William Murray: 24 March 1939 - 26 June 1957

Commonly known as Bill, Murray was born in Aberdeen in March 1900. He was a defender and his services at Sunderland as a player and manager amounted to a huge 28 years.

Robert Kyle signed Murray from Scottish side Cowdenbeath in April 1927, but a season later John Cochrane took over and Murray flourished playing a key role as the Lads clinched the top-flight title in 1936.

The defender then returned to Scotland to play for St Mirren and subsequently missed out on the Lads' FA Cup triumph in 1937, however, it wasn’t long before he returned to Wearside in a managerial capacity.

Following the end of World War II, Murray set about assembling a side capable of winning the league, but after missing out on signing Tommy Lawton, Murray’s stylish side finished third in 1950.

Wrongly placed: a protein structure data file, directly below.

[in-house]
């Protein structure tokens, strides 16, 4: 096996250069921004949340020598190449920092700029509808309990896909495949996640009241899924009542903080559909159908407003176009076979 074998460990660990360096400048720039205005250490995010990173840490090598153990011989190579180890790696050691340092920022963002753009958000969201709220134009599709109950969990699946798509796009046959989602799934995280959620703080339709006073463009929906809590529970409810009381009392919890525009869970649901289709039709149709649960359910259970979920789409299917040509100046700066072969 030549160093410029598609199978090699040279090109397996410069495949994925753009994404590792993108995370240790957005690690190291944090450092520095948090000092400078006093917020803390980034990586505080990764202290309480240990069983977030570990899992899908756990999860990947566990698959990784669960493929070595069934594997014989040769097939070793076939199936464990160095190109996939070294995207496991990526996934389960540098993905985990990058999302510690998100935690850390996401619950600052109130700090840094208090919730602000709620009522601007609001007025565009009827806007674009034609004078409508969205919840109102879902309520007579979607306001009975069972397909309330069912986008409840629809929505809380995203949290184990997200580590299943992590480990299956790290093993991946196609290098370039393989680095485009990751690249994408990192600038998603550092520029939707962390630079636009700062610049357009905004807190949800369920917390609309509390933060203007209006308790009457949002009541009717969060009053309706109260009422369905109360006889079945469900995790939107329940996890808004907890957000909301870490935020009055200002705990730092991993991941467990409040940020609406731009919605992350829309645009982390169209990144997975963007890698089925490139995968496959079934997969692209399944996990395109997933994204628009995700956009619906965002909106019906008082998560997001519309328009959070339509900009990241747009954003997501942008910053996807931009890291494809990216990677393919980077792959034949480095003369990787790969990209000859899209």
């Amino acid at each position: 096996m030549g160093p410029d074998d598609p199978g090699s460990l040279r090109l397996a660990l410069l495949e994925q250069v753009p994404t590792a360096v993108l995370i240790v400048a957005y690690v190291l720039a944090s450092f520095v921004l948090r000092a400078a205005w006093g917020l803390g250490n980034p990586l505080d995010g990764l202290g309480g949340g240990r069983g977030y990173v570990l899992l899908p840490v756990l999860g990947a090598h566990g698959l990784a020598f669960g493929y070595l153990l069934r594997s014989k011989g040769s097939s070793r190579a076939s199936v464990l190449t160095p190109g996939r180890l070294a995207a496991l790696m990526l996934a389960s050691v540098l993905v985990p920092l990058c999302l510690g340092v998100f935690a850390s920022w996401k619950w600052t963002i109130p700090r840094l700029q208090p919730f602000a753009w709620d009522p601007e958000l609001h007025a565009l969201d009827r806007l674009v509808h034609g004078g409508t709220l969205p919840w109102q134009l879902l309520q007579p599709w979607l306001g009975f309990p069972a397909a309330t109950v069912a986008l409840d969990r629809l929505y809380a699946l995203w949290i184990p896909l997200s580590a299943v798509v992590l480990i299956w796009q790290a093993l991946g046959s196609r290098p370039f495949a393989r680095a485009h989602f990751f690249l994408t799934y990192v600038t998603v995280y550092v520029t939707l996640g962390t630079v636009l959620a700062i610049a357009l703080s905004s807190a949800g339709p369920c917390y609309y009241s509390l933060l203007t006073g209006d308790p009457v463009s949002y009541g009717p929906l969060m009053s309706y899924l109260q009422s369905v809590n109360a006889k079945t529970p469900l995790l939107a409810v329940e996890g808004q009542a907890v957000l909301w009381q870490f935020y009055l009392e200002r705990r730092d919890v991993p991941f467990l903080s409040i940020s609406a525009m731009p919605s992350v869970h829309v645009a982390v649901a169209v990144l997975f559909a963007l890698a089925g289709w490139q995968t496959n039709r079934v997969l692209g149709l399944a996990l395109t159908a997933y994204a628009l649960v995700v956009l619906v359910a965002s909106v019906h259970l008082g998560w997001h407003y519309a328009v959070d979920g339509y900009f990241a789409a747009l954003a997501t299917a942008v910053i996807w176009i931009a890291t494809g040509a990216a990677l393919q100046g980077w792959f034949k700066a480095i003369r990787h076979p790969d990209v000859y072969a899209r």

The Black Cats had been buoyed by the signing Len Shackleton who became a consistent performer along with Willie Watson, Tommy Wright and Fred Hall, but the title would continue to elude the Black Cats.

Sunderland were labelled as the ‘Bank of England club’ as chairman Bill Ditchburn gave Murray licence to spend freely, leading to the signings of Trevor Ford and Billy Elliott who both made notable impressions at Roker Park.

These additions saw Murray’s men finish joint fourth and achieve an FA Cup semi-final place but Murray wasn’t done there and further signings were made in the form of Stan Anderson, Billy Bingham and Charlie Fleming.

Despite the trio making a big impact on Wearside, Sunderland again lost out at the FA Cup semi-final stage in 1956 before narrowly avoiding the drop in the following campaign.

Sunderland’s slump saw Murray resign in June 1957 following an 18-year managerial reign on Wearside.

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